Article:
Saturday, July 12, 2014

First Day at Boston Harbor

We arrived at the Boston Harbor at roughly 2:00pm on 7/12/14, and my first impression is that the harbor is teeming with life. We started off observing the ducks on the water and feeding the Striped Bass fish bread crumbs.

I also noticed that there were also small jellyfish in the water as well.  We then moved on further to see a broad view of the harbor, which was when we noticed more bird life that seems to live near the Boston Harbor.

It was entertaining to watch this bird dive underwater to fish for food.  From researching birds that dive underwater, and then searching what birds live in Massachusetts, I have deduced that this bird is either a Double-crested Cormorant or a Great Cormorant.  We also noticed tide pools, and plant life that exists in the Boston Harbor.  There were also Jellyfish that accidentally get pushed into the tide pools from winds and tides.

Then roughly thirty minutes later, we began the boat trip with HBC around and outside the Boston Harbor.  I noticed many of the islands that we talked about in class today. Such as Deer Island, which has the egg shaped buildings that holds human waste.

On the way to George's Island we say a boat stranded on Nix's Mate, an area that was once and island and is now mostly submerged, unless the tide is low.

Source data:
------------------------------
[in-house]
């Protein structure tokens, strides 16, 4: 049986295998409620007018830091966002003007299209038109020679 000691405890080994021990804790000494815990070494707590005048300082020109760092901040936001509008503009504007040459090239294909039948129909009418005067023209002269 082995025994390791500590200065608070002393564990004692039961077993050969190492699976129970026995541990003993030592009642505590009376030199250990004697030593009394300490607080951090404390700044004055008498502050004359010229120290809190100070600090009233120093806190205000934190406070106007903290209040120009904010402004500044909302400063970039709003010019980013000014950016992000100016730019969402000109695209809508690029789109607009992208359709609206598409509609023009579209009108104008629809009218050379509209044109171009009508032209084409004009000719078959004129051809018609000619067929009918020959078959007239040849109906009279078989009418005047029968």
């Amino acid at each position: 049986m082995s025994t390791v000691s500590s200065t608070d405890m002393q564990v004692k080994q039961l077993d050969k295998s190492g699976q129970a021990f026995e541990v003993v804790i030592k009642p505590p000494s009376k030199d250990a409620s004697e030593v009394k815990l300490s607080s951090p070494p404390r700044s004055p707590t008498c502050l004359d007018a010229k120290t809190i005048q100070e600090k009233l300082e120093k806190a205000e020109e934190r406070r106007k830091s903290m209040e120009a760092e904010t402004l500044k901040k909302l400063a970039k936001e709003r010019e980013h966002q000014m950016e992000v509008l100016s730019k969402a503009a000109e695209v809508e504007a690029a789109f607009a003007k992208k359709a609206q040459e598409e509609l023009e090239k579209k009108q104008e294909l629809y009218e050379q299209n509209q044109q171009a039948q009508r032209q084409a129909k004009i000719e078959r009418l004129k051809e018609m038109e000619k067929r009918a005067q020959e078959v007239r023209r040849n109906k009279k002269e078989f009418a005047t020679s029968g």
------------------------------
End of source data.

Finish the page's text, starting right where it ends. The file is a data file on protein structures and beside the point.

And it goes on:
We then took a stop at George's beach, where we admired the people enjoying the beach and fort.

As the boat ride continued, I noticed the wind power turbines that are around the Harbor.

On the way to Hewitt's Cove, Prof. Berman decided to man the boat.

When we arrived in Hewitt's Cove, the thing I noticed most was the new condos that seems to take away from the natural environment, and the remnants of a navy shipyard.

Then, on the way back to Boston Harbor we noticed the same boat on Nix's Mate, but since the water receded more, it was more apparent at this point how truly stuck the boat was.

Overall, my first impression of the Boston Harbor was that it have improved greatly from the hardships of pollution.  The Harbor and the outer islands are highly populated with humans, fish, birds, and plant life.  It is clearly a beautiful example of functioning marine biology that I cannot wait to explore further.

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